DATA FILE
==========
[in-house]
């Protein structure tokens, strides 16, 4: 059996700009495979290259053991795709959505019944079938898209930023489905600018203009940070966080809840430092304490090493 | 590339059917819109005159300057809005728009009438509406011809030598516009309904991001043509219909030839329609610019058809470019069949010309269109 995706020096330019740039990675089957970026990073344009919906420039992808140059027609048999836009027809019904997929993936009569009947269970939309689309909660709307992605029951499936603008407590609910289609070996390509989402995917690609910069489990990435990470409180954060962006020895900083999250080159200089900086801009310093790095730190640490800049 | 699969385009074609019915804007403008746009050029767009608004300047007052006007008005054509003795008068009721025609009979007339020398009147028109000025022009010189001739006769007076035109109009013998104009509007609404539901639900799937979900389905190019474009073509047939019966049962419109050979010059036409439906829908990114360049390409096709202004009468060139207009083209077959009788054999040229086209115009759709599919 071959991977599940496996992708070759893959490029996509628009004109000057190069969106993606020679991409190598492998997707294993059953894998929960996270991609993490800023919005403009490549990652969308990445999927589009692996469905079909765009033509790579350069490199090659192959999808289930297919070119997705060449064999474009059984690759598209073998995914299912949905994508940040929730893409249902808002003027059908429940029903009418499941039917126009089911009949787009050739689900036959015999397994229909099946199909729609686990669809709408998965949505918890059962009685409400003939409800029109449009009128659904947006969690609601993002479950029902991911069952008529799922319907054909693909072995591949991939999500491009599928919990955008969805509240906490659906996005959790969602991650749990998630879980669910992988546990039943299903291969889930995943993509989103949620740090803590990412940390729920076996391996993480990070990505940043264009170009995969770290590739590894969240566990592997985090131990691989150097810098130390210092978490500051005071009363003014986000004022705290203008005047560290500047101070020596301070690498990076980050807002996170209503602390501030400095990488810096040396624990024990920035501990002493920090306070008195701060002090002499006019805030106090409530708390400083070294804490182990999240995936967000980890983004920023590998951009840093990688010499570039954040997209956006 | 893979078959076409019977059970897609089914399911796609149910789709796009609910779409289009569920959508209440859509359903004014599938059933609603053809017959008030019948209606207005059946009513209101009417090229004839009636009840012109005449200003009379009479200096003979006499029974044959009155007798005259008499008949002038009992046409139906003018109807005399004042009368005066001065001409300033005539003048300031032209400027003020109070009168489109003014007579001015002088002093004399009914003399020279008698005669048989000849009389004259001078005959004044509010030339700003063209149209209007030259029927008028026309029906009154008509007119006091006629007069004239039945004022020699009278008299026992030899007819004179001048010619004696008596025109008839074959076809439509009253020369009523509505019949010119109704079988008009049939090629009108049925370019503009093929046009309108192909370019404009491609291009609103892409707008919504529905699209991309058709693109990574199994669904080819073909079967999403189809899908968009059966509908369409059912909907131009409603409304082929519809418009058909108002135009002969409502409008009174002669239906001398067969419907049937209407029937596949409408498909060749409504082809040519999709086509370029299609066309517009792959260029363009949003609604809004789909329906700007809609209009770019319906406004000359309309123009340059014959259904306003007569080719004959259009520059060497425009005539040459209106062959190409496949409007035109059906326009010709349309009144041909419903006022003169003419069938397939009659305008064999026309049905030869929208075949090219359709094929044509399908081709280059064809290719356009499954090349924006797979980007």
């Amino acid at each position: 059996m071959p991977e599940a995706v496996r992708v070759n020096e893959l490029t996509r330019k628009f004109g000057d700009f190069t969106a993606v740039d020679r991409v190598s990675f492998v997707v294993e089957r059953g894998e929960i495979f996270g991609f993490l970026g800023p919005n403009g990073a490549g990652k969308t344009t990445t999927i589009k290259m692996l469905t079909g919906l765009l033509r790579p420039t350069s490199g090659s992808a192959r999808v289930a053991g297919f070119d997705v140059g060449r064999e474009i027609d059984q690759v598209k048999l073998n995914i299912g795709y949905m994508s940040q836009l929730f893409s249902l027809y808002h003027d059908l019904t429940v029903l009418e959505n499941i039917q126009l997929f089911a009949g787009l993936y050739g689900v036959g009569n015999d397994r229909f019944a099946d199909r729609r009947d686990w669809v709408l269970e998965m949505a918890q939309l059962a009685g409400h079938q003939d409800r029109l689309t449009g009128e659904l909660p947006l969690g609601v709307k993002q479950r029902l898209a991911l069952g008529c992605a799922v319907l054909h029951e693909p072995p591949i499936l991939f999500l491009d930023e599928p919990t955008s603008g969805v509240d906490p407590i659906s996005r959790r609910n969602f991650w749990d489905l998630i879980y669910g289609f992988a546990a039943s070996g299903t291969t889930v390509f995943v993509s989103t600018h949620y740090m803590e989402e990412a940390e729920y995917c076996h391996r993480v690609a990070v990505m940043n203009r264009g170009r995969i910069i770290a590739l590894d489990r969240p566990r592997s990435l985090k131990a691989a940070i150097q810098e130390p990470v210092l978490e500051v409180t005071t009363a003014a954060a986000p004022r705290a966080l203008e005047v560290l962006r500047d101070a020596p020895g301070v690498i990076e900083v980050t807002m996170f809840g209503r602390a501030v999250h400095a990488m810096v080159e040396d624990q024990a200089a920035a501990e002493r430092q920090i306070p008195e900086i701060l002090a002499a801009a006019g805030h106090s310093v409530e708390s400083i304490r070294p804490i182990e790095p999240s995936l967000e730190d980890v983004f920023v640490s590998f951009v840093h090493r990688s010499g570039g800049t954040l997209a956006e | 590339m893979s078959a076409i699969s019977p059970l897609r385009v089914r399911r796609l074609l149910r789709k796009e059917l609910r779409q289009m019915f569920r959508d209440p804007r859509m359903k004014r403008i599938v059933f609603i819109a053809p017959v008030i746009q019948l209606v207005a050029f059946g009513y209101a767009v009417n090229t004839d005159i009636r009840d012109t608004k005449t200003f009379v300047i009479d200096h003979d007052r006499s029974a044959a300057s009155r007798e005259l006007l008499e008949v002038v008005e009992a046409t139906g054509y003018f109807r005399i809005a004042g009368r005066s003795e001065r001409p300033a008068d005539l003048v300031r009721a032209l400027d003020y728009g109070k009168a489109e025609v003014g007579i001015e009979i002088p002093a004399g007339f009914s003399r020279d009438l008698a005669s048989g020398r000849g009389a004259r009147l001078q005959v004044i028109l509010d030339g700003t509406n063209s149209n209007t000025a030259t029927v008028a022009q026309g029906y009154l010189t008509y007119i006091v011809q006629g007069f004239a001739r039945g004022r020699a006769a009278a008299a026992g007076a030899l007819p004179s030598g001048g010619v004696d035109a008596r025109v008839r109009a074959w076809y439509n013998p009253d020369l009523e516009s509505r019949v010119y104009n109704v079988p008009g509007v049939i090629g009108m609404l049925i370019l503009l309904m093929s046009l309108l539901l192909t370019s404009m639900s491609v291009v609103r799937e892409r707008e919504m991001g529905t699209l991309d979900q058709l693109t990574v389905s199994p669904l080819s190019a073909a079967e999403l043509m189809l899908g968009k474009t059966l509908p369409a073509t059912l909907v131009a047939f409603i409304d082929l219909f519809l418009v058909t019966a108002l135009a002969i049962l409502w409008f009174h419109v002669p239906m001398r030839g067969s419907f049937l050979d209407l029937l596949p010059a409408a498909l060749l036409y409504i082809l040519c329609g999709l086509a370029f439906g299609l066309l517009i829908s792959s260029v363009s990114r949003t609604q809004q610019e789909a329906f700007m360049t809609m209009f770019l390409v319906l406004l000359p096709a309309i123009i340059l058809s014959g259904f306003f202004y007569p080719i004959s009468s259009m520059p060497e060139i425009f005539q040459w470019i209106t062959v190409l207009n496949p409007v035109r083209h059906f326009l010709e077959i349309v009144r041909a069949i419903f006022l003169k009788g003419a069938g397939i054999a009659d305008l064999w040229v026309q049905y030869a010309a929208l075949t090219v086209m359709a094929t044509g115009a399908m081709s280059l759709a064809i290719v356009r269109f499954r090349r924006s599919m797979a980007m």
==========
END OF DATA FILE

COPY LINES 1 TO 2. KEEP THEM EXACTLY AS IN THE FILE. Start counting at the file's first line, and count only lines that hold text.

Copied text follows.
[in-house]
């Protein structure tokens, strides 16, 4: 059996700009495979290259053991795709959505019944079938898209930023489905600018203009940070966080809840430092304490090493 | 590339059917819109005159300057809005728009009438509406011809030598516009309904991001043509219909030839329609610019058809470019069949010309269109 995706020096330019740039990675089957970026990073344009919906420039992808140059027609048999836009027809019904997929993936009569009947269970939309689309909660709307992605029951499936603008407590609910289609070996390509989402995917690609910069489990990435990470409180954060962006020895900083999250080159200089900086801009310093790095730190640490800049 | 699969385009074609019915804007403008746009050029767009608004300047007052006007008005054509003795008068009721025609009979007339020398009147028109000025022009010189001739006769007076035109109009013998104009509007609404539901639900799937979900389905190019474009073509047939019966049962419109050979010059036409439906829908990114360049390409096709202004009468060139207009083209077959009788054999040229086209115009759709599919 071959991977599940496996992708070759893959490029996509628009004109000057190069969106993606020679991409190598492998997707294993059953894998929960996270991609993490800023919005403009490549990652969308990445999927589009692996469905079909765009033509790579350069490199090659192959999808289930297919070119997705060449064999474009059984690759598209073998995914299912949905994508940040929730893409249902808002003027059908429940029903009418499941039917126009089911009949787009050739689900036959015999397994229909099946199909729609686990669809709408998965949505918890059962009685409400003939409800029109449009009128659904947006969690609601993002479950029902991911069952008529799922319907054909693909072995591949991939999500491009599928919990955008969805509240906490659906996005959790969602991650749990998630879980669910992988546990039943299903291969889930995943993509989103949620740090803590990412940390729920076996391996993480990070990505940043264009170009995969770290590739590894969240566990592997985090131990691989150097810098130390210092978490500051005071009363003014986000004022705290203008005047560290500047101070020596301070690498990076980050807002996170209503602390501030400095990488810096040396624990024990920035501990002493920090306070008195701060002090002499006019805030106090409530708390400083070294804490182990999240995936967000980890983004920023590998951009840093990688010499570039954040997209956006 | 893979078959076409019977059970897609089914399911796609149910789709796009609910779409289009569920959508209440859509359903004014599938059933609603053809017959008030019948209606207005059946009513209101009417090229004839009636009840012109005449200003009379009479200096003979006499029974044959009155007798005259008499008949002038009992046409139906003018109807005399004042009368005066001065001409300033005539003048300031032209400027003020109070009168489109003014007579001015002088002093004399009914003399020279008698005669048989000849009389004259001078005959004044509010030339700003063209149209209007030259029927008028026309029906009154008509007119006091006629007069004239039945004022020699009278008299026992030899007819004179001048010619004696008596025109008839074959076809439509009253020369009523509505019949010119109704079988008009049939090629009108049925370019503009093929046009309108192909370019404009491609291009609103892409707008919504529905699209991309058709693109990574199994669904080819073909079967999403189809899908968009059966509908369409059912909907131009409603409304082929519809418009058909108002135009002969409502409008009174002669239906001398067969419907049937209407029937596949409408498909060749409504082809040519999709086509370029299609066309517009792959260029363009949003609604809004789909329906700007809609209009770019319906406004000359309309123009340059014959259904306003007569080719004959259009520059060497425009005539040459209106062959190409496949409007035109059906326009010709349309009144041909419903006022003169003419069938397939009659305008064999026309049905030869929208075949090219359709094929044509399908081709280059064809290719356009499954090349924006797979980007």